Supreme Court Rules States Can Now Tax Online Sales Made by Remote Sellers
The Court’s decision in South Dakota v. Wayfair overturned the longstanding physical presence test last visited in Quill v. North Dakota in 1992, which required that the seller have a “brick and mortar” presence, have employees in the state, or other similar markers of a physical presence. In the absence of a physical presence, states had to rely on residents to self-report and pay use tax on purchases from out-of-state sellers.
Writing for the Court, Justice Kennedy declared the decision in Quill to be “unsound and incorrect” and called the physical presence test a “judicially created tax shelter for businesses that decide to limit their physical presence and still sell their goods and services to a State’s consumers—something that has become easier and more prevalent as technology has advanced.”
The actual effect of the decision will unfold over the course of the next year as state legislatures quickly move to pass legislation to come up to speed with this decision. The Court did not establish guideposts for states to follow when creating new legislation. However, the Court did note that a seller must still have a substantial nexus with a state before that state can require a seller to collect sales tax. Justice Kennedy noted that South Dakota’s law does not require a seller to collect sales tax unless the seller “deliver[s] more than $100,000 of good or services into South Dakota or engage[s] in 200 or more separate transactions for the delivery of goods and services in the State on an annual basis.” He noted that this threshold requirement “affords small merchants a reasonable degree of protection.”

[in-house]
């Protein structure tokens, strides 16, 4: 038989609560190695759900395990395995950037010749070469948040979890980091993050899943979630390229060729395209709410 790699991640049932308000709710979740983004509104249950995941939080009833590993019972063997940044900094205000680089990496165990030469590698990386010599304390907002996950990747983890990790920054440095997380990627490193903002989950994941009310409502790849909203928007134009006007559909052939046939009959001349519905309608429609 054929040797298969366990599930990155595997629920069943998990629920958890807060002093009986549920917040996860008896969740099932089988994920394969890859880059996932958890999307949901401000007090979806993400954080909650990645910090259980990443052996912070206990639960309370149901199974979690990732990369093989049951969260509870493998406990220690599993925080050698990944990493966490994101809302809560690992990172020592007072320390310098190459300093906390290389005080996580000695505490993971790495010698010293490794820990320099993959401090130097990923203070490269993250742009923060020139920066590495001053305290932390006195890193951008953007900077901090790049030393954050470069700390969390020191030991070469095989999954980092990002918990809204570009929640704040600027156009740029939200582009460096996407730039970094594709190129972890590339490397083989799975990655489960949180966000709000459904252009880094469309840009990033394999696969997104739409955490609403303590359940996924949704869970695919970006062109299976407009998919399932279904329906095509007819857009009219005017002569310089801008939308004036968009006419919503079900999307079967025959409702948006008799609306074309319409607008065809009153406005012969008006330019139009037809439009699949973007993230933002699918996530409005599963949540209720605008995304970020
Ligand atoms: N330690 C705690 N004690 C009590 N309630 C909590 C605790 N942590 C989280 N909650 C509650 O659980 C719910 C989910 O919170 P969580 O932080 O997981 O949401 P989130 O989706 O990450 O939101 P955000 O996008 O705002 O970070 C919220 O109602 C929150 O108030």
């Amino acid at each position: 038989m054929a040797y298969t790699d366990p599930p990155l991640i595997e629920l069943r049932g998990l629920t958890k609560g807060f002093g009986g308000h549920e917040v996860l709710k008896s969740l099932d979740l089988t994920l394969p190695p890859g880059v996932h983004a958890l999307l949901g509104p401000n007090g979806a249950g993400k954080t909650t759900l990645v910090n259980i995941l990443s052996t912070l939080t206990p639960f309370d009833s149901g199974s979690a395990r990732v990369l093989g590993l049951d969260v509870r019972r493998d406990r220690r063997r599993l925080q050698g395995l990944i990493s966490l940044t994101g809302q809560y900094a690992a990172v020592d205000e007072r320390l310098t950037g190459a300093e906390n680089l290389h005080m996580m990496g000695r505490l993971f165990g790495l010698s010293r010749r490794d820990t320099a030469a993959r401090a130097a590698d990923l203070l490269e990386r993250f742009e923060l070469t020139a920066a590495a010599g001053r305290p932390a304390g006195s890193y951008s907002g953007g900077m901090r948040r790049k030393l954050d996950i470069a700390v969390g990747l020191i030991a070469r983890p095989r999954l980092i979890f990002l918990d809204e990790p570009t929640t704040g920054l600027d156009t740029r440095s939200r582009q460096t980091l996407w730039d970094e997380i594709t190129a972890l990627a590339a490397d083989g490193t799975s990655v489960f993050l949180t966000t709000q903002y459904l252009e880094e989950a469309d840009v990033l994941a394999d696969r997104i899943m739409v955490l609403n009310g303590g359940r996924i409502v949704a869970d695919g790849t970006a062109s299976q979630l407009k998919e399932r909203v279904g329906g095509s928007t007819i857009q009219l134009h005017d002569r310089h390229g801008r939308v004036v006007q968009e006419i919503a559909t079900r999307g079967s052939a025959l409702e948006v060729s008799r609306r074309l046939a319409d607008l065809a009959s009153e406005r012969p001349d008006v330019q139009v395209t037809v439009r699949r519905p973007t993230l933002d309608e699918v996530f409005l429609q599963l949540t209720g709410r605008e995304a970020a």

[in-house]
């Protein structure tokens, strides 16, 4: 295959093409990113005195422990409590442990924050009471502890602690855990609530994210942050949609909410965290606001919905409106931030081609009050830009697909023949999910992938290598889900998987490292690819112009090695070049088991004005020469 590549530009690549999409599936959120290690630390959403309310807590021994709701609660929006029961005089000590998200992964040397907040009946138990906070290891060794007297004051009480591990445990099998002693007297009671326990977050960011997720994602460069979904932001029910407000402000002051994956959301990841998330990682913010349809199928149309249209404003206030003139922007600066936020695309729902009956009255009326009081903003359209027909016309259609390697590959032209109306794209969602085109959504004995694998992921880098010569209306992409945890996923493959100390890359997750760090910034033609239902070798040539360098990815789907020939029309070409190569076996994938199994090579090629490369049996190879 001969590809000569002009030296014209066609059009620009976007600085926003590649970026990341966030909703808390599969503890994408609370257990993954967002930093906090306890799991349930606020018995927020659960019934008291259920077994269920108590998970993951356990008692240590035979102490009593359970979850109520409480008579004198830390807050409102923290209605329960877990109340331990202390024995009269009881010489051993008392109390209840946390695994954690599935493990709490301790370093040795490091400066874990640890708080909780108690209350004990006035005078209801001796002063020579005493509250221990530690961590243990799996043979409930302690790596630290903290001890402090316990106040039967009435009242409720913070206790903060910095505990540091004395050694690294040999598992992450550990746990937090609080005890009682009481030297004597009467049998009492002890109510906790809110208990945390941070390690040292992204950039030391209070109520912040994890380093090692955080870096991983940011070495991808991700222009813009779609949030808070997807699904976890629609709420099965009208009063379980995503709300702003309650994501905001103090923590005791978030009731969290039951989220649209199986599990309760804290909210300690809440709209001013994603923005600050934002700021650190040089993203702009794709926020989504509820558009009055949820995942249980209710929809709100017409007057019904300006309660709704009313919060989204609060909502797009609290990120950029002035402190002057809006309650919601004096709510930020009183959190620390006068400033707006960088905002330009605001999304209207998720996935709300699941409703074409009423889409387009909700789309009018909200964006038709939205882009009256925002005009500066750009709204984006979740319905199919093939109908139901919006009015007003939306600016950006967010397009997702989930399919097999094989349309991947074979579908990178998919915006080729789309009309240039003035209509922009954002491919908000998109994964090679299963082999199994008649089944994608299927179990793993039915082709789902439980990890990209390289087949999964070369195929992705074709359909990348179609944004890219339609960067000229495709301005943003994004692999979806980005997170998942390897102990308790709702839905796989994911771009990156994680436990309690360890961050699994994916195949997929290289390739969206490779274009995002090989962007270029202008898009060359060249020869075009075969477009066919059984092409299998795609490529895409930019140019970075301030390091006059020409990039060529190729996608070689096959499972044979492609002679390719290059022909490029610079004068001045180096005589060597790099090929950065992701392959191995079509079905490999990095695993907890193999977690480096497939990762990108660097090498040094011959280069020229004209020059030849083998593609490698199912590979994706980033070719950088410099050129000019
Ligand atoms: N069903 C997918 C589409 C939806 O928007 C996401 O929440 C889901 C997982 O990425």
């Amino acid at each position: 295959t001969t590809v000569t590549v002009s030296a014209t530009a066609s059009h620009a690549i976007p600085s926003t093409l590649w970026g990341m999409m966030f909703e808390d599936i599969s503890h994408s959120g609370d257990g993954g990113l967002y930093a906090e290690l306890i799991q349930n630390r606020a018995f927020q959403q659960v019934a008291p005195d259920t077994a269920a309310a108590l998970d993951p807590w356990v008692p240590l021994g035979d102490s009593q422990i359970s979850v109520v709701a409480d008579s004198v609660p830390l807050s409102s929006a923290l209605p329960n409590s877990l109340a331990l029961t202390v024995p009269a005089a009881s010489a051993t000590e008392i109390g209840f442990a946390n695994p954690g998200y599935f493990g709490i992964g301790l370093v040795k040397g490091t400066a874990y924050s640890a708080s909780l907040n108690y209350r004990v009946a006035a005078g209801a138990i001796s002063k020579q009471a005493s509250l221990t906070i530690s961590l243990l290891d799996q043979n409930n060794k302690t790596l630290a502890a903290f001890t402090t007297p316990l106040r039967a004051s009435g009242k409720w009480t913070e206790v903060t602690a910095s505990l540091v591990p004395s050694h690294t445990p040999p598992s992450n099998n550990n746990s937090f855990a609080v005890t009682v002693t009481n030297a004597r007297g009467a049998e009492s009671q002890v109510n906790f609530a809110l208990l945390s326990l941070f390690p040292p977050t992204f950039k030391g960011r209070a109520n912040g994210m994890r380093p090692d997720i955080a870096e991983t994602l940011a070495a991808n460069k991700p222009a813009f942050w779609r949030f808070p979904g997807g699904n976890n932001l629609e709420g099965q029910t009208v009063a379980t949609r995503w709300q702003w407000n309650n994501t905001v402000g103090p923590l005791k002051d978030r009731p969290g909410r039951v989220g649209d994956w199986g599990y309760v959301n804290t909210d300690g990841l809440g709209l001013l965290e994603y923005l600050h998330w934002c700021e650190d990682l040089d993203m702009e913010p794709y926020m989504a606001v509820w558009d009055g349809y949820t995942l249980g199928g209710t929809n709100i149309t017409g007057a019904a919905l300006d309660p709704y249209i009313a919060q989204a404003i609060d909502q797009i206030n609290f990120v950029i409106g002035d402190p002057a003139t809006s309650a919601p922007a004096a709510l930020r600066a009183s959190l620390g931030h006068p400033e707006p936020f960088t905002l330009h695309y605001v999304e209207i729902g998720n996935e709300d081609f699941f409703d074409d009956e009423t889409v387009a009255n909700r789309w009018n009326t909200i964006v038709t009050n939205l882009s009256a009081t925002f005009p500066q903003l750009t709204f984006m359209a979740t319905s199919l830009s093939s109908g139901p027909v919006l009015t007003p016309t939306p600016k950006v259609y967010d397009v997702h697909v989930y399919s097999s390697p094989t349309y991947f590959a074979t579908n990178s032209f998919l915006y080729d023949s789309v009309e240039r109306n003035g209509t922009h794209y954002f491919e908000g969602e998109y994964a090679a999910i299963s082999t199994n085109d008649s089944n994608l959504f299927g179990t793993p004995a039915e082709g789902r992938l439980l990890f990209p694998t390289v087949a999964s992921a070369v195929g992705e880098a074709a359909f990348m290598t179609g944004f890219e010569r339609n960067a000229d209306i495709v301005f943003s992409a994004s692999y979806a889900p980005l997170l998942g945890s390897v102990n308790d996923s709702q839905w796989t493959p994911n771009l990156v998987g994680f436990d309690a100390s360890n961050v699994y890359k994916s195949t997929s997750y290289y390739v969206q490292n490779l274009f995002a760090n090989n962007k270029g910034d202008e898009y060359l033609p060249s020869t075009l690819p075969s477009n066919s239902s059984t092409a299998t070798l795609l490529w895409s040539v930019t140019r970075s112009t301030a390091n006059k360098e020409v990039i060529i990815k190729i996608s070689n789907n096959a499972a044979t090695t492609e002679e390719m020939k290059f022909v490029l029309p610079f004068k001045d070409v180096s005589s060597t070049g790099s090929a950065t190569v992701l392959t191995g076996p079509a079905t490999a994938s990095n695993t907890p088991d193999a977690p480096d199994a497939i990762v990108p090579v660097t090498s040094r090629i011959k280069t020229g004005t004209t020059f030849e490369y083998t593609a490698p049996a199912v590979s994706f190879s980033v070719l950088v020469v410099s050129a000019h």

For now, we can expect that states that seek to require remote sellers to collect and remit sales tax will provide some threshold that must be exceeded before the requirement will apply. Moreover, other than a few states that have already jumped on South Dakota’s bandwagon, many states will need to update their statutes to create the legislative authority to require remote sellers to collect sales tax. Other than South Dakota, it appears that Alabama, Indiana, Maine, North Dakota, Vermont, and Wyoming have enacted statutes that will have force following the Court’s new decision in Wayfair.
Although the South Dakota law bars retroactive assessments of uncollected sales tax, some of the similar laws in other states do not.
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